Local church organizing e-waste recycling event

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Volunteers and team members from E-Waste Solutions of Maine work together during an “Earth Day Every Day!” E-waste collection is organized by Old South Congregational Church.

FARMINGTON – Residents of Franklin County and the greater Farmington area will have a chance to dispose of electronic waste next month, thanks to a 10-plus-year partnership between a disposal company and a local church.

The 11th Annual “Earth Day Every Day!” electronics recycling day provides an opportunity to responsibly dispose of household electronic devices, otherwise referred to as e-waste, instead of disposing of them in a way that could harm the environment and ultimately be dangerous to all life.

As a community service project, unwanted, old and broken electronics will be collected for Maine Department of Environmental Protection-approved recycling and disposal “Earth Day Every Day!” event on Saturday, April 27 from 9 a.m. to 1 p.m. in the Farmington Hannaford parking lot located on Route 2 & 4. The event will take place rain or shine. Early drop-offs are not permitted.

The e-waste collection has been located at the Hannaford store in Farmington since 2016. Old South First Congregation has partnered with the EPA-approved company e-Waste Solutions of Maine to provide an opportunity for responsible recycling of TVs, computers, scanners, photocopiers, monitors, printers, microwaves, DVD and VCR players, stereos, phones, gaming and other electronic devices. For a list of other electronics that will be accepted go to www.ewastemaine.com.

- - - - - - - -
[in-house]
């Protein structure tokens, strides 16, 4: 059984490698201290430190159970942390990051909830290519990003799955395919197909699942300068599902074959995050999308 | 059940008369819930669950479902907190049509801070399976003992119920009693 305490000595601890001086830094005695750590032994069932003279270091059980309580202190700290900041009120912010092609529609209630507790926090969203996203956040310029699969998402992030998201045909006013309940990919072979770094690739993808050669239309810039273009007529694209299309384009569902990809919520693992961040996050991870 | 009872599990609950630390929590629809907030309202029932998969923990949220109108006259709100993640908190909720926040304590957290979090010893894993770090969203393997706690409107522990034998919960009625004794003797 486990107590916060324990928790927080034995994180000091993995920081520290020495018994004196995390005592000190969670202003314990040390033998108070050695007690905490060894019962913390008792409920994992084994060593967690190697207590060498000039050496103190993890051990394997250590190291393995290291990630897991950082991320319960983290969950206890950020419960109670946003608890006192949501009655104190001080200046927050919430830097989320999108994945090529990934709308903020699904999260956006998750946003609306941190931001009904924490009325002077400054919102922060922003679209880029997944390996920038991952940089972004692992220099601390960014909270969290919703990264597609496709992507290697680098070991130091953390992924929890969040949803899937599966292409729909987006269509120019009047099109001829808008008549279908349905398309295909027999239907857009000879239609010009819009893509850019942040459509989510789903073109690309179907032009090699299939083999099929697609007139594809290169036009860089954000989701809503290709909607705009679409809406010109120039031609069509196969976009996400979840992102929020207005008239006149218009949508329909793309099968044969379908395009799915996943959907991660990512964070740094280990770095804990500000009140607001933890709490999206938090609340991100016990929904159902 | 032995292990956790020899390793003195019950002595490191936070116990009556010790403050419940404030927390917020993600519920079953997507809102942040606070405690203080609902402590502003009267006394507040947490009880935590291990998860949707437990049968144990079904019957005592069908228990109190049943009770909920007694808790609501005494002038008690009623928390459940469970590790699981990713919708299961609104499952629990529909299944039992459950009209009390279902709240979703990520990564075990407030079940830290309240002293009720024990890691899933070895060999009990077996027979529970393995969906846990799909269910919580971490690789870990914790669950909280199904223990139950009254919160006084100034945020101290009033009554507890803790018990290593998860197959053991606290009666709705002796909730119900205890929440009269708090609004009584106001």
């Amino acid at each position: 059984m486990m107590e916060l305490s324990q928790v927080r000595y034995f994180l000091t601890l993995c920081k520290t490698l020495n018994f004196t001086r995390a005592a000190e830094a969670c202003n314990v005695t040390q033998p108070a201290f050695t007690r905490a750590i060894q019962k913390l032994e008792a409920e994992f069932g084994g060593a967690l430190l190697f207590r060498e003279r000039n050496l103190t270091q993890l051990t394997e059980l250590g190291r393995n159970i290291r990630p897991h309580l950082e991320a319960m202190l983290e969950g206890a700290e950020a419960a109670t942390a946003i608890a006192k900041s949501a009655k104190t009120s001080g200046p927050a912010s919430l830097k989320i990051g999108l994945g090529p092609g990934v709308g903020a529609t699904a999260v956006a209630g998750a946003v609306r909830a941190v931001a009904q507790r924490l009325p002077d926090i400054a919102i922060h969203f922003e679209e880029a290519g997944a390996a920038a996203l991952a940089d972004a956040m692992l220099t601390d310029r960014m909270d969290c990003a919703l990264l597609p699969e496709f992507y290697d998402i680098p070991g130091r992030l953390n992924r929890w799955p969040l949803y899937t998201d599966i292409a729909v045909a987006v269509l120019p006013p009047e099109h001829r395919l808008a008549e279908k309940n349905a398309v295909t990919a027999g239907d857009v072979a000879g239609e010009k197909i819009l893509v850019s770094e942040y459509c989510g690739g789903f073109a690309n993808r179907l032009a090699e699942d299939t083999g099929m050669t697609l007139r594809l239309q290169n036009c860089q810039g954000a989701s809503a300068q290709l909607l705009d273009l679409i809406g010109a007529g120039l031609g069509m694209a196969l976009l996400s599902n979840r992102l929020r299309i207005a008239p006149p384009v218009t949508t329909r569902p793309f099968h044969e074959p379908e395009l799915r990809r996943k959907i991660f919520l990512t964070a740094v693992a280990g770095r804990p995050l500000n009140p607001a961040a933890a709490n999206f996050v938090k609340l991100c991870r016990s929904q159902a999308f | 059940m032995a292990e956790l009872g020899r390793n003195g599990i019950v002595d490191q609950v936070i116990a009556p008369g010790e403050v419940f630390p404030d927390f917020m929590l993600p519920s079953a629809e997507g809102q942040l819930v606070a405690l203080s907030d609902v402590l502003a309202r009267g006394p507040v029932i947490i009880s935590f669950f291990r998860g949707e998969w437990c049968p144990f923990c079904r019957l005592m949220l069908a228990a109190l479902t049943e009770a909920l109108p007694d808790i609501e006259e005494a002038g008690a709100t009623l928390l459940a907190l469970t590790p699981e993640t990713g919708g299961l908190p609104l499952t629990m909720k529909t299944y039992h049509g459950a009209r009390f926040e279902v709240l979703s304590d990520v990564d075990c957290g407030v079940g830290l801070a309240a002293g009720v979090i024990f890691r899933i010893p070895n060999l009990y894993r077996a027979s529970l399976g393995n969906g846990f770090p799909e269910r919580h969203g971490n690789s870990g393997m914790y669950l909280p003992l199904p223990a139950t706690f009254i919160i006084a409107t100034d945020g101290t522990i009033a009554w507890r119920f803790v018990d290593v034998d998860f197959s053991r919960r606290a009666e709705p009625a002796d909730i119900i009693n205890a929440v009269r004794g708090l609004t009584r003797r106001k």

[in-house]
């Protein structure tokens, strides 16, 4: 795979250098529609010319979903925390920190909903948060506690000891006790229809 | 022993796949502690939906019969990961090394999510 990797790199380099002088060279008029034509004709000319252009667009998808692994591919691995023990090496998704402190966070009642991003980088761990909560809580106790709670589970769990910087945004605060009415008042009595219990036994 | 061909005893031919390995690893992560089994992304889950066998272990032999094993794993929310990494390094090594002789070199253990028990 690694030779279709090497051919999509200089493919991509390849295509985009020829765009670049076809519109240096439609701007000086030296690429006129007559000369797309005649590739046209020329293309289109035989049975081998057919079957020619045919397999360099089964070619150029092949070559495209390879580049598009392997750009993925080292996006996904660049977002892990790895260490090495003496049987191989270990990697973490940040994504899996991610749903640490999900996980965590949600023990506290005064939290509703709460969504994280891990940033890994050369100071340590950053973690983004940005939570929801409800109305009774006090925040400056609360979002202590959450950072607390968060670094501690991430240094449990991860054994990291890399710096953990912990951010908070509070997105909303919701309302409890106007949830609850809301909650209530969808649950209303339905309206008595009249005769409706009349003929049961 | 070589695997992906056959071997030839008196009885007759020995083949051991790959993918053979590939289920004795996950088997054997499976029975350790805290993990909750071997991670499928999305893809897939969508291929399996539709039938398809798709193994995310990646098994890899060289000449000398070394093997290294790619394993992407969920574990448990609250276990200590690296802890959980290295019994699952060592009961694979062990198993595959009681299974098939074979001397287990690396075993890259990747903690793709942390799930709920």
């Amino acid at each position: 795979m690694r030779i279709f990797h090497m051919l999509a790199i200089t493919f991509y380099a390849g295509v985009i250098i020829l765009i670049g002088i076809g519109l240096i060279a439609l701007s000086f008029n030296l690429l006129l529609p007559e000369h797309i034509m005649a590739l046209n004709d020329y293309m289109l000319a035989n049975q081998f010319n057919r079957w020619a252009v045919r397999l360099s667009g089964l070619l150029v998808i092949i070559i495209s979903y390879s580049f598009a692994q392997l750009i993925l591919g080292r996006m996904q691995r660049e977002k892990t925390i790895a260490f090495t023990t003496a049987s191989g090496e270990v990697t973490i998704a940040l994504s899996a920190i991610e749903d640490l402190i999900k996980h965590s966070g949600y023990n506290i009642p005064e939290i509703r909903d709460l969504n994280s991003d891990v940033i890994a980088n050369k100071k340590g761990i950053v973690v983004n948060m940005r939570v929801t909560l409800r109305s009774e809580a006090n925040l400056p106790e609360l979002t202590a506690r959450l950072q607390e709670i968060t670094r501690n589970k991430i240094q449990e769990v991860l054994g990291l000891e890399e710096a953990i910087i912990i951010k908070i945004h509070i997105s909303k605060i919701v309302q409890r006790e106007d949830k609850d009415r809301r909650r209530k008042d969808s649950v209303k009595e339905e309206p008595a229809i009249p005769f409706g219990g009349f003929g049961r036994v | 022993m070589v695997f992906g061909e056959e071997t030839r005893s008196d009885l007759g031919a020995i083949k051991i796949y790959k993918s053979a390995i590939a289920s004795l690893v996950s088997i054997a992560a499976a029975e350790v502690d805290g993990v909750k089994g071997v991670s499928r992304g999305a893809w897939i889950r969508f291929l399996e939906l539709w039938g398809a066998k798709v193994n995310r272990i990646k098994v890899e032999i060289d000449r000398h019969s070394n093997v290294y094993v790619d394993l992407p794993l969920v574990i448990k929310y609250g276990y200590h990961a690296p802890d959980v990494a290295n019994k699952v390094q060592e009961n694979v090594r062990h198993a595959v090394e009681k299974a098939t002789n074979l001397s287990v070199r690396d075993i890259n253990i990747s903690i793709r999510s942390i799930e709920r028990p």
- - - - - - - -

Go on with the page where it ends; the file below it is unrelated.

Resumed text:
The e-waste drop off is not limited to just Farmington residents. There is no set fee for this disposal service, however, free-will monetary donations are greatly appreciated to support host organization, Old South Church’s community service, outreach and youth programs. Volunteers will be directing traffic and available to help unload electronics from vehicles.

According to Earth Day Network, America produces at least 50 million tons of e-waste a year and only 25 percent or less is recycled safely. The rest is buried or incinerated, causing toxins such as lead, mercury and cadmium to leach into the soil or enter the atmosphere. Reclaimed precious metals like gold and silver can be extracted from recycled electronics. Large amounts of international e-waste ends up on the black market in countries like China, India and Kenya where labor is cheap but health risks are at a very high level.

Any questions regarding the E-Waste disposal and recycling can be directed to the church office at 778-0424.

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